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US court orders Iran to pay $1.4bn in damages to missing ex-FBI agent's family

Robert Levinson, who was on unauthorised CIA mission, disappeared in 2007 after flying from Dubai to Iran's Kish Island
Levinson's family welcomed the ruling in a statement (AFP)
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A United States court has ordered the Iranian government to pay more than $1.4bn in damages to the family of a former FBI agent who went missing during a visit to an Iranian island in March 2007.

US District Judge Timothy Kelly issued the order late last week and said he adopted a special expert's recommendation that Robert Levinson's family be awarded punitive damages of $1.3bn, with an additional $107m in compensatory damages.

"Iran's conduct here is also unique, given that – astonishingly – it plucked a former FBI and DEA special agent from the face of the earth without warning, tortured him, held him captive for as long as 13 years, and to this day refuses to admit its responsibility," Kelly said.

"His wife and children, and their spouses and children – while keeping Levinson's memory alive – have had to proceed with their lives without knowing his exact fate."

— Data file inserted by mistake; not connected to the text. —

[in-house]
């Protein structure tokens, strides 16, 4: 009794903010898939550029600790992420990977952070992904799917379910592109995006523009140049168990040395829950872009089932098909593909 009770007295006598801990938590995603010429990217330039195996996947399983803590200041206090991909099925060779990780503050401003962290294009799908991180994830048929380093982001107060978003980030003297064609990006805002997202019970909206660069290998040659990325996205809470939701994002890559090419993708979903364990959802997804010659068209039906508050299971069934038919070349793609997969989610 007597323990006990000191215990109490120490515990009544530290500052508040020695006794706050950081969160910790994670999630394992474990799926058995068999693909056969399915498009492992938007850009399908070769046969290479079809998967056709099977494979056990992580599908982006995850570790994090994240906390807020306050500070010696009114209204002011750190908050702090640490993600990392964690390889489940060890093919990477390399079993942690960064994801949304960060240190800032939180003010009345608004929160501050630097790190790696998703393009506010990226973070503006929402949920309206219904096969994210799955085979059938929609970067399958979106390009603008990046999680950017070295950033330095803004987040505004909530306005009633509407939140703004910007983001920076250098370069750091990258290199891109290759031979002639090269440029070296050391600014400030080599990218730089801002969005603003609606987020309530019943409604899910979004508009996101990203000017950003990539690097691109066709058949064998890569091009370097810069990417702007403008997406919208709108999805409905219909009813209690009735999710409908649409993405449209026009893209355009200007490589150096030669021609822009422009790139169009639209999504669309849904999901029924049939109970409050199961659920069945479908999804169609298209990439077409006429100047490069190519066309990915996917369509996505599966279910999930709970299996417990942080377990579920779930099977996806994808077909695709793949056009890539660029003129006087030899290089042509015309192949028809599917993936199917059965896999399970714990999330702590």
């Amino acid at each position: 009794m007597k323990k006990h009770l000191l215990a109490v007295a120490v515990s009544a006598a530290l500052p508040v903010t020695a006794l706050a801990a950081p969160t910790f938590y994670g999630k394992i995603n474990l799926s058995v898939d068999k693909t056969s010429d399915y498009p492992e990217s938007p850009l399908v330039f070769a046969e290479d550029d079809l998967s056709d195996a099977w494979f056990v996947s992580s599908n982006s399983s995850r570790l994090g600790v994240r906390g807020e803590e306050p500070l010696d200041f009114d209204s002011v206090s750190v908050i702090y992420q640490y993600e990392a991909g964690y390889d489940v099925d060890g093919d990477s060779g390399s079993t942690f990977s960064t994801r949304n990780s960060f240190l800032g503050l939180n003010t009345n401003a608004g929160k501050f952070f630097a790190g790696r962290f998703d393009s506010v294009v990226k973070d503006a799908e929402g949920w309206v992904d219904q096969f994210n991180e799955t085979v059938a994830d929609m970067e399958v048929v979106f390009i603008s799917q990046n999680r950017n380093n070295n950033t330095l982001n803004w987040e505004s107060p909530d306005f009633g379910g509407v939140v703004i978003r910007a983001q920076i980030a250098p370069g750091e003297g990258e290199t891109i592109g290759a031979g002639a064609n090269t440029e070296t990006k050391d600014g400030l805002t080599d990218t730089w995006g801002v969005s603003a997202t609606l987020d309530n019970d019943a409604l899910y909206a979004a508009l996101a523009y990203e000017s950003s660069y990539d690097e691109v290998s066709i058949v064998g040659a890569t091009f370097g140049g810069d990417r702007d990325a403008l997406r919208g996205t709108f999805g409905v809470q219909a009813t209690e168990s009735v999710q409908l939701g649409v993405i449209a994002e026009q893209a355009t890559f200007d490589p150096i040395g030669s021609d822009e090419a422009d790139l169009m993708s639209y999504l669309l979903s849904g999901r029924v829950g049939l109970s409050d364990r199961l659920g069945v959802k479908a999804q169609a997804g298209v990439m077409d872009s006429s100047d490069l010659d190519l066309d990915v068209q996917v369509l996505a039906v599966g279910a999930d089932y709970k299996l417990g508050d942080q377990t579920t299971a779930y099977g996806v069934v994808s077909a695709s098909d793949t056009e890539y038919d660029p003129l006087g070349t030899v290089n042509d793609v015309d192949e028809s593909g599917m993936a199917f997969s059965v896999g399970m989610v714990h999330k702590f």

Levinson's family welcomed the ruling in a statement, saying that while the decision "won't bring Bob home, but we hope that it will serve as a warning against further hostage-taking by Iran".

"This judgement is the first step in the pursuit of justice for Robert Levinson, an American patriot who was kidnapped and subjected to unimaginable suffering for more than 13 years," Levinson's family said.

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Levinson disappeared in 2007 after flying from Dubai to Iran's Kish Island in the Gulf.

In March, the Trump administration had come to the conclusion that Levinson had died, according to a statement from his family that cited intelligence received from US officials.

Iran denied his death and said the former FBI agent had left the country "years ago".

At the time, the FBI deemed Levinson to be the longest-held hostage in Iran. For years, the US had masked his undercover mission, saying he was a private citizen in Iran on business.

The Associated Press previously uncovered that Levinson was on an unauthorised CIA mission, being paid by a team of analysts with no authority to run operations.

Three of the analysts who took part in the mission were later forced out of the agency.

The rogue operation in 2007 became a major government scandal because even after the White House was made aware of it, it did not change its narrative that Levinson was a private citizen conducting business in Iran.

Tensions have remained high between Washington and Tehran since US President Donald Trump walked away from the Iran nuclear deal in 2018 and reimposed sanctions that have devastated the Iranian economy.

Though the US and Iran have not had diplomatic relations since the aftermath of the 1979 US embassy hostage crisis in Tehran, the US still holds billions of dollars in frozen Iranian assets that could be used to pay Levinson’s family.